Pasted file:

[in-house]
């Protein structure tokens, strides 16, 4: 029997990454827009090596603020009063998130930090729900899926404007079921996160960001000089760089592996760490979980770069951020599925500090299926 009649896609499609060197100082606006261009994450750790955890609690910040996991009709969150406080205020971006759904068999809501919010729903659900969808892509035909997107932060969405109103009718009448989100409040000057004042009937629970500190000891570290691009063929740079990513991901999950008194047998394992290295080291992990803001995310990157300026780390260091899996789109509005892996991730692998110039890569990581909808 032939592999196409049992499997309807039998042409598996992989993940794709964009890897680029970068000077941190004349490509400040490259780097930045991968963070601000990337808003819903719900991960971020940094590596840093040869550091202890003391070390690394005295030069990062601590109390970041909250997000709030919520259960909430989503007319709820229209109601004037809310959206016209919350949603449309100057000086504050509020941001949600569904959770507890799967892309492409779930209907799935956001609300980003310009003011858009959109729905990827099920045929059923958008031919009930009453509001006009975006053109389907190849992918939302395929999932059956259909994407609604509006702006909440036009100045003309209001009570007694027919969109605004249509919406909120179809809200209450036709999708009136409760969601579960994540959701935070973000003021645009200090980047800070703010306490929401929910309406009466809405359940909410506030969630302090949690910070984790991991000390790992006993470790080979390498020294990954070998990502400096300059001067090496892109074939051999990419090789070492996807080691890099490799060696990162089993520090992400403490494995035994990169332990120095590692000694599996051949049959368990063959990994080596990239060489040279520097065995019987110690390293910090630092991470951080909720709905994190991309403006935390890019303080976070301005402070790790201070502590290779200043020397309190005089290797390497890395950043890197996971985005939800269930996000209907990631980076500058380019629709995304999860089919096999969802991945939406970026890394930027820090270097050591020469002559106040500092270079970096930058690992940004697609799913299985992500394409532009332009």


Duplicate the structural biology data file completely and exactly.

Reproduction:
[in-house]
């Protein structure tokens, strides 16, 4: 029997990454827009090596603020009063998130930090729900899926404007079921996160960001000089760089592996760490979980770069951020599925500090299926 009649896609499609060197100082606006261009994450750790955890609690910040996991009709969150406080205020971006759904068999809501919010729903659900969808892509035909997107932060969405109103009718009448989100409040000057004042009937629970500190000891570290691009063929740079990513991901999950008194047998394992290295080291992990803001995310990157300026780390260091899996789109509005892996991730692998110039890569990581909808 032939592999196409049992499997309807039998042409598996992989993940794709964009890897680029970068000077941190004349490509400040490259780097930045991968963070601000990337808003819903719900991960971020940094590596840093040869550091202890003391070390690394005295030069990062601590109390970041909250997000709030919520259960909430989503007319709820229209109601004037809310959206016209919350949603449309100057000086504050509020941001949600569904959770507890799967892309492409779930209907799935956001609300980003310009003011858009959109729905990827099920045929059923958008031919009930009453509001006009975006053109389907190849992918939302395929999932059956259909994407609604509006702006909440036009100045003309209001009570007694027919969109605004249509919406909120179809809200209450036709999708009136409760969601579960994540959701935070973000003021645009200090980047800070703010306490929401929910309406009466809405359940909410506030969630302090949690910070984790991991000390790992006993470790080979390498020294990954070998990502400096300059001067090496892109074939051999990419090789070492996807080691890099490799060696990162089993520090992400403490494995035994990169332990120095590692000694599996051949049959368990063959990994080596990239060489040279520097065995019987110690390293910090630092991470951080909720709905994190991309403006935390890019303080976070301005402070790790201070502590290779200043020397309190005089290797390497890395950043890197996971985005939800269930996000209907990631980076500058380019629709995304999860089919096999969802991945939406970026890394930027820090270097050591020469002559106040500092270079970096930058690992940004697609799913299985992500394409532009332009």